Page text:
Newt a risky bet


Despite frenzied prognostications from the political commentariat about Newt Gingrich’s inadequate war chest, lack of an actual campaign operation in the early voting states, potential absence from key ballots and even burdensome debt, they matter little as long as the former House Speaker continues to snooker GOP voters into thinking he can beat President Obama.

New polls showing Gingrich at the top of the field in Iowa, South Carolina and Florida explain why his sudden vault to front-runner status is genuine and durable; how (at least for now) Gingrich has surmounted the insurmountable and convinced voters who know him well that he is viable in a general election.

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In focus groups Democratic pollster Peter Hart conducted for the Annenberg Public Policy Center last week, respondents characterized Gingrich as “grandfatherly.” In some polls voters have called him “authentic,” and a new New York Times/CBS News poll found that Iowa voters think Gingrich has the best chance of defeating President Obama, is most empathetic, the strongest commander in chief and best prepared for the job of president. Evangelical Christians, who don’t trust Mormons like Mitt Romney, are throwing their support by 3-to-1 behind the twice-divorced Gingrich, also an admitted adulterer.

Although Gingrich would conclude that his new popularity is a testament to his brilliance or at least to his powers of persuasion, it actually reflects an unrelenting resistance to Romney that has caused GOP voters to swerve chaotically from Sarah Palin to Donald Trump to Michele Bachmann to Rick Perry to Herman Cain. Gingrich was always a choice, but never a palatable one until the circus had finally folded tents and left town. Unlike the favorites before him, in Gingrich voters have someone steeped in critical policy matters, deeply interested in the problems the nation faces and effective at debating. But as a general-election candidate he is far more damaged than all of the other candidates combined.

Most who know him expect Gingrich to soon perform a campaign-ending act of self-destruction, with his trademark recklessness. No one will be surprised by new reports in The Washington Post that Gingrich has spent $3 for every $2 he raised in his campaign and that he paid himself back $42,000 for a mailing list his business gave the campaign, before paying back other vendors.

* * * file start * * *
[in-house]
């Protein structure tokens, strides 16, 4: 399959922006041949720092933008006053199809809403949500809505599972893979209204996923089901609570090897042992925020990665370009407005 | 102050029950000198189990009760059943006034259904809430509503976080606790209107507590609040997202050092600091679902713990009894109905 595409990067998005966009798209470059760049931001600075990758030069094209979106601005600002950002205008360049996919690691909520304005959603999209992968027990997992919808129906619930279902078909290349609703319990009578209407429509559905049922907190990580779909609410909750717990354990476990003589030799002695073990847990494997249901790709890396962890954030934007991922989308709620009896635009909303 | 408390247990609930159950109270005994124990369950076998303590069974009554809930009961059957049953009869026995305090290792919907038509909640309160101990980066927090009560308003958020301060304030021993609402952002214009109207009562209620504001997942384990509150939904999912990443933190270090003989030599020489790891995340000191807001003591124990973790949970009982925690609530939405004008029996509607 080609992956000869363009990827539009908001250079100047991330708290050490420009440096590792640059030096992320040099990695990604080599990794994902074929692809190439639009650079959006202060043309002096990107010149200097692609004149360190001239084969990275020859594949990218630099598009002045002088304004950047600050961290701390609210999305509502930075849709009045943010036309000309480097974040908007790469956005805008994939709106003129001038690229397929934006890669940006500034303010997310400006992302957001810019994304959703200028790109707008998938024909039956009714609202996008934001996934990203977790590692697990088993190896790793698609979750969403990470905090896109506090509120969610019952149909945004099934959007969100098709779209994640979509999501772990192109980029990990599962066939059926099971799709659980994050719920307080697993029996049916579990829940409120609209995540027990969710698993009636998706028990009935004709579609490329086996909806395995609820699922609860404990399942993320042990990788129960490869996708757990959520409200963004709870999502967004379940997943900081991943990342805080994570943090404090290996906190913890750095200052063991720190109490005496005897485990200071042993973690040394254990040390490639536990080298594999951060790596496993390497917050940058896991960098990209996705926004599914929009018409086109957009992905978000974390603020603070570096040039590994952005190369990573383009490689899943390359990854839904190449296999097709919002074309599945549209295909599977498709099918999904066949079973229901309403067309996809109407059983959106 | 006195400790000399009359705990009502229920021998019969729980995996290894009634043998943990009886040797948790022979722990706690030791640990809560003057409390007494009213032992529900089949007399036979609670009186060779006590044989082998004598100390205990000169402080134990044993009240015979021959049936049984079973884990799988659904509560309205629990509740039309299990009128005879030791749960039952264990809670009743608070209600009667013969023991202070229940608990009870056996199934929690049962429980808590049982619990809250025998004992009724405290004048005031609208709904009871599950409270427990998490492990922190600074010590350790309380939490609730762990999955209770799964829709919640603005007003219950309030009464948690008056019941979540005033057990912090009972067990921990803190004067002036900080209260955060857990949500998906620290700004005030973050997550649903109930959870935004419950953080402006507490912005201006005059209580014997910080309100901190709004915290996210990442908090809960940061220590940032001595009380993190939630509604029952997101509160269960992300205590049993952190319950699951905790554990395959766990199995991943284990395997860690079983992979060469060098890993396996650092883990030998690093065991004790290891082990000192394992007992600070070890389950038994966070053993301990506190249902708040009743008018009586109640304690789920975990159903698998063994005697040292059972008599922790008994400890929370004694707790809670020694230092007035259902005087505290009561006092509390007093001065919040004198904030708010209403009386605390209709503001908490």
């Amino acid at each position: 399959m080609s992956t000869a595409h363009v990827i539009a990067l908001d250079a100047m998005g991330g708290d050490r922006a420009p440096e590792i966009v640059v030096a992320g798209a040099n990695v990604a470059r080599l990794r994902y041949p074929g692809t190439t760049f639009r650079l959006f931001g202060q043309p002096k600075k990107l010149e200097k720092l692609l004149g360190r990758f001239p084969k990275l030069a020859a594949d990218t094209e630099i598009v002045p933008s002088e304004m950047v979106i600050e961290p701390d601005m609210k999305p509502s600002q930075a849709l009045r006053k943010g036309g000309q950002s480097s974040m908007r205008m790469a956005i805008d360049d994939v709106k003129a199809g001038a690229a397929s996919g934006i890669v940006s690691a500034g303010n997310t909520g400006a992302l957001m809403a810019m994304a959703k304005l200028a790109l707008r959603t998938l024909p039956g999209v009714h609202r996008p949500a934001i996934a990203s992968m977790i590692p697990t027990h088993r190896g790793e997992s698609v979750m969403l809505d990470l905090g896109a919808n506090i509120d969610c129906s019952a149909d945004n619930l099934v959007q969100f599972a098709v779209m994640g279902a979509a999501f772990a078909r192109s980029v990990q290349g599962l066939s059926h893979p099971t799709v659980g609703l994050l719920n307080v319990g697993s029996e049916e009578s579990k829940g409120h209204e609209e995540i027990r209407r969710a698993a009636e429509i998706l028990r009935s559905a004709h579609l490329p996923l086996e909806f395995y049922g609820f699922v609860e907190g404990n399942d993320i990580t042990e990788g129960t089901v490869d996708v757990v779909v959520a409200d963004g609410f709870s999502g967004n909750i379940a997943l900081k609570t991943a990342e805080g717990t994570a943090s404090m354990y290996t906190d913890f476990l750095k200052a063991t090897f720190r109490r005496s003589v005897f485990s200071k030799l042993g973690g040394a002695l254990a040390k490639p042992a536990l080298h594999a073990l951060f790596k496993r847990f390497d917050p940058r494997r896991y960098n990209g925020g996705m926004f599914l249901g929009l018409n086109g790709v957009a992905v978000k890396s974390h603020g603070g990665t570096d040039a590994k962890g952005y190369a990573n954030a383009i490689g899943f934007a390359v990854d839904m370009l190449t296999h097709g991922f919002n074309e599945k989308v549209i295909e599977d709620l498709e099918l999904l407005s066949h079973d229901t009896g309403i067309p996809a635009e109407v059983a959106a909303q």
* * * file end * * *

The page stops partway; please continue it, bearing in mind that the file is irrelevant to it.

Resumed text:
He sure doesn’t plan to stop running his mouth — just capturing the lead in polling last week led him to boast he would be the nominee, take credit for defeating communism in Congress and then suggest that poor people don’t work and are raising their children to be criminals. Indeed, Gingrich is just getting warmed up, and feels free to say almost anything at this point. After all, he practically embraced amnesty for illegal immigrants and didn’t see even a slight dent in his support. The voters have decided to overlook his personal failings, policy flip-flops, questionable ethics and even his attempts to explain that making more than $100 million representing interests like Freddie Mac in Washington wasn’t lobbying because he never needed the money because he makes $60,000 every time he gives a speech. 

Unless they change their minds, Tea-infused Republican voters are opting for everything they have criticized: Gingrich is a controversial insider their party already turned away once because of his failed leadership and who has enriched himself with his access ever since. He isn’t a pure conservative, he isn’t fresh and he has no credibility as someone prepared to cut off the stranglehold of special interests. 

Republican primary voters might be comfortable gambling on Gingrich, but it’s not a gamble independent voters are likely to feel comfortable with next year. 

Stoddard is an associate editor of The Hill.